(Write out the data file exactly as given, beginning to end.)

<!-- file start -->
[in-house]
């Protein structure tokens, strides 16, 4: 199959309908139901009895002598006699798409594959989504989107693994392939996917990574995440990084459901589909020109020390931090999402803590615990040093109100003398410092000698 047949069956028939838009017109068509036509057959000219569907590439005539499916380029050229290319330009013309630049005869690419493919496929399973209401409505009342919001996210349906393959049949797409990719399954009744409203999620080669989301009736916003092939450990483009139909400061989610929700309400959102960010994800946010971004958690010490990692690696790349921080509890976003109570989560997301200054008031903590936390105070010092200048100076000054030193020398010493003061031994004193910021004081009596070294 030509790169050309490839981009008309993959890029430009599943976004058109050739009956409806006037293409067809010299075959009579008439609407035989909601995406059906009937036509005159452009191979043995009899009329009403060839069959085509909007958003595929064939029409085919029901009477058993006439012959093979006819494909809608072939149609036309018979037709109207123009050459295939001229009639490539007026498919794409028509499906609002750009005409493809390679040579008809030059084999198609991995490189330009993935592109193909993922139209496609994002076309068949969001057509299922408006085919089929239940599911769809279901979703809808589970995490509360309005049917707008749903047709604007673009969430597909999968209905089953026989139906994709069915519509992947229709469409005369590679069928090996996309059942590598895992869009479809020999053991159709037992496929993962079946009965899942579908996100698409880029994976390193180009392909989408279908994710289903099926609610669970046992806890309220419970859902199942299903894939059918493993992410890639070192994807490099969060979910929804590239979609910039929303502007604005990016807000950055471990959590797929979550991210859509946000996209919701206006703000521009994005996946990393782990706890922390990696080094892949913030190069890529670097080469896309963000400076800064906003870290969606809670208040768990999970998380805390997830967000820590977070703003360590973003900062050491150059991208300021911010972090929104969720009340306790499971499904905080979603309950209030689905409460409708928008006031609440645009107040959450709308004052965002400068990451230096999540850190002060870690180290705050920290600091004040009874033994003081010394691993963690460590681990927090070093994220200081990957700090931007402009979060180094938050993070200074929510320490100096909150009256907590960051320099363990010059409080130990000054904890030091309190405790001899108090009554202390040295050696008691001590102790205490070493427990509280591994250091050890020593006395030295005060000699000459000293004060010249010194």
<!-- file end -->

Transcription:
[in-house]
């Protein structure tokens, strides 16, 4: 199959309908139901009895002598006699798409594959989504989107693994392939996917990574995440990084459901589909020109020390931090999402803590615990040093109100003398410092000698 047949069956028939838009017109068509036509057959000219569907590439005539499916380029050229290319330009013309630049005869690419493919496929399973209401409505009342919001996210349906393959049949797409990719399954009744409203999620080669989301009736916003092939450990483009139909400061989610929700309400959102960010994800946010971004958690010490990692690696790349921080509890976003109570989560997301200054008031903590936390105070010092200048100076000054030193020398010493003061031994004193910021004081009596070294 030509790169050309490839981009008309993959890029430009599943976004058109050739009956409806006037293409067809010299075959009579008439609407035989909601995406059906009937036509005159452009191979043995009899009329009403060839069959085509909007958003595929064939029409085919029901009477058993006439012959093979006819494909809608072939149609036309018979037709109207123009050459295939001229009639490539007026498919794409028509499906609002750009005409493809390679040579008809030059084999198609991995490189330009993935592109193909993922139209496609994002076309068949969001057509299922408006085919089929239940599911769809279901979703809808589970995490509360309005049917707008749903047709604007673009969430597909999968209905089953026989139906994709069915519509992947229709469409005369590679069928090996996309059942590598895992869009479809020999053991159709037992496929993962079946009965899942579908996100698409880029994976390193180009392909989408279908994710289903099926609610669970046992806890309220419970859902199942299903894939059918493993992410890639070192994807490099969060979910929804590239979609910039929303502007604005990016807000950055471990959590797929979550991210859509946000996209919701206006703000521009994005996946990393782990706890922390990696080094892949913030190069890529670097080469896309963000400076800064906003870290969606809670208040768990999970998380805390997830967000820590977070703003360590973003900062050491150059991208300021911010972090929104969720009340306790499971499904905080979603309950209030689905409460409708928008006031609440645009107040959450709308004052965002400068990451230096999540850190002060870690180290705050920290600091004040009874033994003081010394691993963690460590681990927090070093994220200081990957700090931007402009979060180094938050993070200074929510320490100096909150009256907590960051320099363990010059409080130990000054904890030091309190405790001899108090009554202390040295050696008691001590102790205490070493427990509280591994250091050890020593006395030295005060000699000459000293004060010249010194």